It was two weeks ago yesterday that I last dipped a toe into the lake. What has transpired in those two weeks makes me weary just thinking back on it. The events are all positive but have occurred at breakneck speed, a speed which leaves me more than a little breathless and feeling old.
In the last ten days, I’ve met daily with almost 130 students. They bring so much energy into the classroom and drain me of most of mine. Still, their smiles and their youth give me so much in return. Yes, yes, there is aggravation involved but the level of it pales in comparison to the daily agita I experienced while working in the business world. I’m fortunate to find myself still looking forward to going to school each day, despite being in my 21st year of teaching. The kids possess magic and cast their spells on me each day.
In the last ten days, I’ve yearned for the lake with a ferocity that rivals a hungry lion. As a summer resident I catch a glimpse of one or two trees displaying early changes in color. It’s been suggested to me that I could easily head up there and wander about to experience the autumnal changes BUT I’m a purist (ok, so it’s a euphemism for stubborn) and want to have the full experience of owning my own camp and enjoying the seasonal changes in that regard.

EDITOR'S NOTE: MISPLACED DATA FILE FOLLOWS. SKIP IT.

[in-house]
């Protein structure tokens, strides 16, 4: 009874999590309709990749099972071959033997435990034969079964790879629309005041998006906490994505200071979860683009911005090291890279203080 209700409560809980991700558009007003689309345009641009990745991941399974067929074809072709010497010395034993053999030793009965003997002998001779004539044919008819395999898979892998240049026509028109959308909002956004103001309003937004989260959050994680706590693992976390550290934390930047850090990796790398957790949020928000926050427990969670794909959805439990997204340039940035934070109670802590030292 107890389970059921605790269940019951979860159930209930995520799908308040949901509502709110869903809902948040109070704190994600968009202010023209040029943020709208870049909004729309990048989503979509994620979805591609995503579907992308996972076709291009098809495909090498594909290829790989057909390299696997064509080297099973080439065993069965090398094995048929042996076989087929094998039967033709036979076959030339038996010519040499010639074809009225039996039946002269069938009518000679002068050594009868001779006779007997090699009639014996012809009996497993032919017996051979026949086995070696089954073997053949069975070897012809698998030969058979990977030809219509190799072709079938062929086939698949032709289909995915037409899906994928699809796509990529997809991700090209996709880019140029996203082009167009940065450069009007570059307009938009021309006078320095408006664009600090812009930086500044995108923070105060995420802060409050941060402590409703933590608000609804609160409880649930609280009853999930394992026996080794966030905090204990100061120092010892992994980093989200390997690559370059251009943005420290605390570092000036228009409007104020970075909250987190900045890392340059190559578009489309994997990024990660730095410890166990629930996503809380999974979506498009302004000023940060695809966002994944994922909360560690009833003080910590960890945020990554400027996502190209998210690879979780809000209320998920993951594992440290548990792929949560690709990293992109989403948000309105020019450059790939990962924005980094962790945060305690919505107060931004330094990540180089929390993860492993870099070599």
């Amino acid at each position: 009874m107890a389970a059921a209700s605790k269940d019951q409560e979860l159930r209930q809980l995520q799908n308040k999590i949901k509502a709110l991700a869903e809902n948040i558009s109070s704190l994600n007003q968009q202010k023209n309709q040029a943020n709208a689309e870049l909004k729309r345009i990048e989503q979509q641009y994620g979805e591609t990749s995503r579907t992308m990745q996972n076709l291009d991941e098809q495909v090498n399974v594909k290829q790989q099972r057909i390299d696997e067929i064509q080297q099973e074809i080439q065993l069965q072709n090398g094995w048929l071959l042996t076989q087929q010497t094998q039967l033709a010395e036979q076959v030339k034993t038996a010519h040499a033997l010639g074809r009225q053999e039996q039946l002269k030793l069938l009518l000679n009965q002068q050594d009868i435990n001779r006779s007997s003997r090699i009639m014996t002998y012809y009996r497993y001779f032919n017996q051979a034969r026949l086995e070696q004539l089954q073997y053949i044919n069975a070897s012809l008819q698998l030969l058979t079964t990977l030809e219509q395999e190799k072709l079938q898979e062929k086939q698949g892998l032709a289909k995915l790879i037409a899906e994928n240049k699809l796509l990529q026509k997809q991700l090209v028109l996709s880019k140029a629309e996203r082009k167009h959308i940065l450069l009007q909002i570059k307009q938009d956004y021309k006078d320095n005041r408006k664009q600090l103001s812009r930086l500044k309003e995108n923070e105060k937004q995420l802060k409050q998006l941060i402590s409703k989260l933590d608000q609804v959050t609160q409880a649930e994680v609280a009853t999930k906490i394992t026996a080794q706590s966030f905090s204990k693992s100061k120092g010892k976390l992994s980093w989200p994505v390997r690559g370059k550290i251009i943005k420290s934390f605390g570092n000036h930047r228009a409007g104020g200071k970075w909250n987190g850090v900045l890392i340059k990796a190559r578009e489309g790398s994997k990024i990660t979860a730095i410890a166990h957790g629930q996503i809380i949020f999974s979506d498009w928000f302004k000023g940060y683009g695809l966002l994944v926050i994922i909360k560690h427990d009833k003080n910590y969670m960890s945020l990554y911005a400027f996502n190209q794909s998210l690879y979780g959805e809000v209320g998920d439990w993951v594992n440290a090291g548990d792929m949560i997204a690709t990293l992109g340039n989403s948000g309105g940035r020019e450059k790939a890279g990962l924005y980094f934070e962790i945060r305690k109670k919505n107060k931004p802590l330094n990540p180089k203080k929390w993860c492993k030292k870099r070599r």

In the last ten days the reality of my existence is that as soon as the last group of eager teenagers exits my classroom for the day, I begin to deflate like a giant hot air balloon. When I leave school at the end of my day, which contrary to the general public’s idea is not right after the students leave, my dignity is still fairly intact. It’s a great challenge to show the world that I’m still in charge of my own existence at that point, because in reality I’m hanging by a thread. As soon as I break the plane of the back door at home the rest of the air escapes from the balloon that is me and my energy level. I collapse into a chair, sofa or bed-whichever I have the energy to reach first-and drop into a power nap. Nap is a misnomer here because sometimes the “nap” lasts well over an hour. I’m then semi-inflated enough to handle my evening duties to be ready for the next day. Each year I inflate less and less. Hmmm, not a good sign.
In the last ten days I’ve come to terms with my desire to write versus the reality of the situation at hand. I must work to live the way I choose to live. I’m blessed to work at a job I love. I am aware of the energy and emotional drain of my job and how it leaves me. I know it’s the beginning of the school year and my body and mind will adjust. I’m cheered that my writing will begin anew in the next few weeks and I look forward to getting back to Quarry Lake to solve the mystery of the dead man and the monks who disappeared.